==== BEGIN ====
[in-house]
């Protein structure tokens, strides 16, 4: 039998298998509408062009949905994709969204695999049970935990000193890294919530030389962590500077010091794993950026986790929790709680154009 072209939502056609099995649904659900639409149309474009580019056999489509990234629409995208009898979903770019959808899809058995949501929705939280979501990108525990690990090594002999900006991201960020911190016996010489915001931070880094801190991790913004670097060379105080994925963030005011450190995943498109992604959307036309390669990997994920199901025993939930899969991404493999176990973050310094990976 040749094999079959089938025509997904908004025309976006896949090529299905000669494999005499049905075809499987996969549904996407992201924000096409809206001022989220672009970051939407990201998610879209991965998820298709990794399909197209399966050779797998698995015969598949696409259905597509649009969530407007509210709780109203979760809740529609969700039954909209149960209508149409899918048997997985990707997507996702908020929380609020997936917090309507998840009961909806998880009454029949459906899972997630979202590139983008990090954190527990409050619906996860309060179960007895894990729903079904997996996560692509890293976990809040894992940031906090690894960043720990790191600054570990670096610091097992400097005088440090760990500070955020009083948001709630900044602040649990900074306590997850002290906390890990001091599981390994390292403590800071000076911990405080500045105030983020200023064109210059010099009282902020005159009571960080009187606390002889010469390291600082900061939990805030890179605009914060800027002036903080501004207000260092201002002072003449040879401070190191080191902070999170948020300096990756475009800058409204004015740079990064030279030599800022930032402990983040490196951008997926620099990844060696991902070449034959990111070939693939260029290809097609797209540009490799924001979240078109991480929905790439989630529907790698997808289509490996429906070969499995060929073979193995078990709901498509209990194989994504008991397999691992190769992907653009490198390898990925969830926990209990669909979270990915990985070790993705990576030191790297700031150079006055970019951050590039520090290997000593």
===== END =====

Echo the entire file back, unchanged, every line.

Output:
[in-house]
């Protein structure tokens, strides 16, 4: 039998298998509408062009949905994709969204695999049970935990000193890294919530030389962590500077010091794993950026986790929790709680154009 072209939502056609099995649904659900639409149309474009580019056999489509990234629409995208009898979903770019959808899809058995949501929705939280979501990108525990690990090594002999900006991201960020911190016996010489915001931070880094801190991790913004670097060379105080994925963030005011450190995943498109992604959307036309390669990997994920199901025993939930899969991404493999176990973050310094990976 040749094999079959089938025509997904908004025309976006896949090529299905000669494999005499049905075809499987996969549904996407992201924000096409809206001022989220672009970051939407990201998610879209991965998820298709990794399909197209399966050779797998698995015969598949696409259905597509649009969530407007509210709780109203979760809740529609969700039954909209149960209508149409899918048997997985990707997507996702908020929380609020997936917090309507998840009961909806998880009454029949459906899972997630979202590139983008990090954190527990409050619906996860309060179960007895894990729903079904997996996560692509890293976990809040894992940031906090690894960043720990790191600054570990670096610091097992400097005088440090760990500070955020009083948001709630900044602040649990900074306590997850002290906390890990001091599981390994390292403590800071000076911990405080500045105030983020200023064109210059010099009282902020005159009571960080009187606390002889010469390291600082900061939990805030890179605009914060800027002036903080501004207000260092201002002072003449040879401070190191080191902070999170948020300096990756475009800058409204004015740079990064030279030599800022930032402990983040490196951008997926620099990844060696991902070449034959990111070939693939260029290809097609797209540009490799924001979240078109991480929905790439989630529907790698997808289509490996429906070969499995060929073979193995078990709901498509209990194989994504008991397999691992190769992907653009490198390898990925969830926990209990669909979270990915990985070790993705990576030191790297700031150079006055970019951050590039520090290997000593």